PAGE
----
European Train Schedules: New trains for 2012
Europe’s new rail schedules come into effect on Sunday December 11, 2011. And these new schedules will, for the most part, apply through December 2012.
The latest monthly edition (dated December 2011) of the Thomas Cook European Rail Timetable has just landed on our desks, and we’ve been taking a peek at what rail travelers can expect from the next timetables.
Two new high-speed lines
Two new stretches of Europe’s high-speed rail network open on December 11. These are the first section of a new AVE link from Madrid to northwest Spain, and in eastern France, the new Rhin-Rhône LGV (fast line).
The latter dramatically reshapes travel opportunities in an area of Europe where rail travel has been traditionally quite slow. Both these new routes defy the warp and weft of the landscape, with impressive viaducts and long tunnels allowing trains to cut through hills and valleys.
Effective from the start of the new schedules, passengers can benefit from:
1. A new direct service from Paris and Metz to Minsk and Moscow. The train, tentatively named “Transeuropean Express,” replaces the existing very slow through carriages from Paris to Moscow (which are tacked onto the end of the City Night Line train from Paris to Berlin). This is a big improvement for folk from Russia and Belarus looking to make tracks for western Europe. The new train will carry a Polish restaurant car from Paris to Warsaw and vice versa.
2. A new overnight sleeper called the “Orion,” which will provide a new link from Prague, Dresden and Berlin to Copenhagen. The new train will carry both sleeper and couchette accommodation, and a restaurant car will be attached in Hamburg to allow travelers to breakfast in style on the final part of the journey to the Danish capital.
3. A very convenient new direct daytime train from Budapest to the Austrian Tyrol and the Swiss Alps. This is a route that has long been served by the Wiener Walzer night train, but now there will be a daytime Railjet service from Budapest to Salzburg, Innsbruck and Zürich.
4. New direct regional trains between Paris and Lyon using the classic 19th-century route. This is a gem of a journey, one that features as the very first recommended journey in the book Europe by Rail (as part of “Route 1: London to the Med”). Five TER trains each day from Paris Bercy will take a shade over five hours to reach Lyon. Of course, if you are in a rush take the TGV, but the new TER link takes in some parts of rural France that are just far better appreciated from a slower train.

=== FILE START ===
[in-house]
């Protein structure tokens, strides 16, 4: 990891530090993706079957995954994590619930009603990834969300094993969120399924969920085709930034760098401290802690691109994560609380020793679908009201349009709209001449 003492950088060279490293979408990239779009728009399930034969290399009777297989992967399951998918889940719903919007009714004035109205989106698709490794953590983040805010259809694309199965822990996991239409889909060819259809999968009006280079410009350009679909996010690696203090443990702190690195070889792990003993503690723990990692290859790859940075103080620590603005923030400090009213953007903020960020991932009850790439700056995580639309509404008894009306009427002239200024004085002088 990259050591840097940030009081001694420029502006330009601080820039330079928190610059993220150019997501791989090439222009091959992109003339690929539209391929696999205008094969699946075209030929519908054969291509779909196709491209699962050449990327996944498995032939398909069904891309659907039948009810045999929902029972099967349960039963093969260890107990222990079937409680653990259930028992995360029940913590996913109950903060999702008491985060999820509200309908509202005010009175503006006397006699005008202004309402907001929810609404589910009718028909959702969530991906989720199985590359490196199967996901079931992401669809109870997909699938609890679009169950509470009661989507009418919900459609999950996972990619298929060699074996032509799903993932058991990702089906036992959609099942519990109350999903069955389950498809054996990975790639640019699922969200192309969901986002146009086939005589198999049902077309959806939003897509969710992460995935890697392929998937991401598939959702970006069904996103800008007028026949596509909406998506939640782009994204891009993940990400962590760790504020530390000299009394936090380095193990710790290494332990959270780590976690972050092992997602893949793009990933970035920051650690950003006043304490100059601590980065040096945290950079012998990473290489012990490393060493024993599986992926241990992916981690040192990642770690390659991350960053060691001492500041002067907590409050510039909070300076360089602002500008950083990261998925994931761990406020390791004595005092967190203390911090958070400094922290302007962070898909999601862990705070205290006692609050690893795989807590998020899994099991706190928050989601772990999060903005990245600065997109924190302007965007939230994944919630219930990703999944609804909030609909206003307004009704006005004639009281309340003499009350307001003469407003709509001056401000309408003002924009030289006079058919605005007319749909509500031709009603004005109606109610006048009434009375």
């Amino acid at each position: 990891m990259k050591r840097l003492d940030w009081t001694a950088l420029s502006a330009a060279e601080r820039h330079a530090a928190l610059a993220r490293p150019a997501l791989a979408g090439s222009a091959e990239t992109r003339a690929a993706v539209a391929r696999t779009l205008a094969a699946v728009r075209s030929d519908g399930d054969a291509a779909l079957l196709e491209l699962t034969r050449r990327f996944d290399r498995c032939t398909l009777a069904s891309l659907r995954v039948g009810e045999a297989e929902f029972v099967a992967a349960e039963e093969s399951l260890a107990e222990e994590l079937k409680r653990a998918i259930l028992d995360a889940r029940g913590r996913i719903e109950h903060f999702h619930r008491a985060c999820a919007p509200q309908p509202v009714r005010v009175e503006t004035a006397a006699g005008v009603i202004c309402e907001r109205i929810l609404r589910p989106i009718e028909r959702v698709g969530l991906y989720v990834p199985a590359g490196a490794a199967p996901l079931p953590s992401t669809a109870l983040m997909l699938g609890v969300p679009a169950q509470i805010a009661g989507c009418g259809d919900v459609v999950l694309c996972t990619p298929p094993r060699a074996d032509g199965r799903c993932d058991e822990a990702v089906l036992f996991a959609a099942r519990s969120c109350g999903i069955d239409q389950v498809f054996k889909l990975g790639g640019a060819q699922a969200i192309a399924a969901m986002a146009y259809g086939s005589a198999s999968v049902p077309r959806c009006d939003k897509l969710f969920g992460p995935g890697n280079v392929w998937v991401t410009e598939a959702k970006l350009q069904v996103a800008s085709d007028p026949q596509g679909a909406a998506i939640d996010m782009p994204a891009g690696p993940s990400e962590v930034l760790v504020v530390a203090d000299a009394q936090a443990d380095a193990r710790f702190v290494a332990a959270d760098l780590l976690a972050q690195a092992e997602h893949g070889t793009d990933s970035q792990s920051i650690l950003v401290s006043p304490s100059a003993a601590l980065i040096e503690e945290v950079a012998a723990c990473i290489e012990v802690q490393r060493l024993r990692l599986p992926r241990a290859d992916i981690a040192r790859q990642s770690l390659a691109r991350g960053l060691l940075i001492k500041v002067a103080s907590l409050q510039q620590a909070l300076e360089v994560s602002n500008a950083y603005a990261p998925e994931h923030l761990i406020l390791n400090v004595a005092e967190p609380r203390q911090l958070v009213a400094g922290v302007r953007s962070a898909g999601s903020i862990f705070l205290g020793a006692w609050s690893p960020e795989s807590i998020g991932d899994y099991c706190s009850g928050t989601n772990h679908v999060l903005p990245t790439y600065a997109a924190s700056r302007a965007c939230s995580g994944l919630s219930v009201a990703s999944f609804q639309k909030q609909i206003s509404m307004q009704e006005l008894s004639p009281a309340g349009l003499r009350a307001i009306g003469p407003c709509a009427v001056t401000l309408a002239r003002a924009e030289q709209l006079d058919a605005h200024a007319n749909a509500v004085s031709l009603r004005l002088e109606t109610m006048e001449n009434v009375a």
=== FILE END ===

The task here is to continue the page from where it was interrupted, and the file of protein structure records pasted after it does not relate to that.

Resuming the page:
5. Many new TGV services from Alsace, the France Comté region and elsewhere in eastern France to the Rhône Valley. For example, the number of daytime TGVs from Strasbourg to Marseille leaps from one to three. These services are highlighted in the wholly revamped Table 379 of the December issue of the Thomas Cook European Rail Timetable.
Details to note
1. Travel time from Paris to Zürich is trimmed by 30 minutes from December 11, with these trains rerouted via the new Rhin-Rhône line. This means that services will now depart from Gare de Lyon rather than Paris Est.
2. The main overnight train from Warsaw to Minsk (viz. Train number 116 which carries through carriages that continue east beyond Minsk to Russia) will depart from Warsaw Gdanska from the December timetable changes. So it will no longer serve Centralna and Wschodnia stations in Warsaw – and connections onto this train from Berlin and all points west will be made a little more difficult because of the need to trek through Warsaw to Gdanska station.
3. The Paris to Venice overnight train will switch from Paris Bercy to Gare de Lyon. From December 11, the train will be run by a new operator called Thello.
4. A splendid array of through carriages to various points in Ukraine will again be attached to the Kashtan train, which runs from Berlin to Kiev. The through cars from Berlin to the Crimea, the port city of Odessa and other eastern Ukrainian cities were withdrawn in late summer but happily return in the new schedules.
The authors express their thanks to Brendan Fox, editor of the Thomas Cook European Rail Timetable, and to his colleagues. European rail travel would not be half so much fun without the splendid timetables produced by Brendan and his team.